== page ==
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The type of shoe you choose for your walking or running activity may be the single best insurance you can buy to reduce your chance of injury. I find that most people look for two things in a shoe: cushion and style. The problem here is that cushion, while it may feel good initially, does not offer the stability that most people need. A lack of stability in a shoe can cause the majority of weight-bearing injuries to the ankles, knees, hips and lower back. Remember, it is nice to look good while you are exercising, but how can you continue to look good if you are injured?
Where to Buy Your Shoes
I recommend that you buy your exercise shoes from a reputable local running store. Such stores seem to employ more experienced runners/walkers who are excited to share their knowledge with you than do department or warehouse stores. If you do not have a local store, I have had good success with Road Runner Sports; visit them online at www.roadrunnersports.com. The Web site's Shoe Dog (click on "Expert Shoe Help") will help you get into the proper shoe.
What to Bring to the Store
Bring your old running shoes so that store employees can look at the wear pattern, which will help them recommend the proper shoe. They also will be able to tell you whether your shoes are ready to be replaced. If you wear orthotics or insoles, make sure you bring them, as some shoes may be unable to accommodate the extra space needed by these support devices.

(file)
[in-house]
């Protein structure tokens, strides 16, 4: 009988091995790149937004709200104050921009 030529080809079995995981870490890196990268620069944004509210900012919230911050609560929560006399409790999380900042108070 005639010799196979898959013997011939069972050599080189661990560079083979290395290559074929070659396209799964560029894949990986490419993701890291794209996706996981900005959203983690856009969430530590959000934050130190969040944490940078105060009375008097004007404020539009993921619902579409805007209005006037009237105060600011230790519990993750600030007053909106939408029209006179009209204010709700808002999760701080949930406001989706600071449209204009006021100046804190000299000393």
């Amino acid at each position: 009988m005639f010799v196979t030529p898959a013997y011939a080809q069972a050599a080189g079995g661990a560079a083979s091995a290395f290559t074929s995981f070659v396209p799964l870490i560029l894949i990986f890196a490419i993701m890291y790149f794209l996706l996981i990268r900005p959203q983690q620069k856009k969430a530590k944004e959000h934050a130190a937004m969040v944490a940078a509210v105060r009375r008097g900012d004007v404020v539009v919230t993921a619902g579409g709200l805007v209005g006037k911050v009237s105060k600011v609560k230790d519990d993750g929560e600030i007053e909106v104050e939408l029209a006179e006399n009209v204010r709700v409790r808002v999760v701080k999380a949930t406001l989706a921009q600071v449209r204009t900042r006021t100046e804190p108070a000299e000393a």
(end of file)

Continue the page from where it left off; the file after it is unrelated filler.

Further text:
Questions the Store Should Ask You
What the Store Should Look For
First, employees at a good store will watch you run down the sidewalk to look at your running gait. This will lead them to certain models that best fit your needs and will also allow them to see which of the ones they have recommended work best. Sec-ond, of course, they will also look at the shape, width and size of your foot and the type of arch you have.
Also, check your feet daily for blisters, cuts or sores, and notify your doctor right away if they do not heal. Check with your doctor before starting any exercise program. Some complications of diabetes can be worsened by exercise.
Diabetes Health is the essential resource for people living with diabetes- both newly diagnosed and experienced as well as the professionals who care for them. We provide balanced expert news and information on living healthfully with diabetes. Each issue includes cutting-edge editorial coverage of new products, research, treatment options, and meaningful lifestyle issues.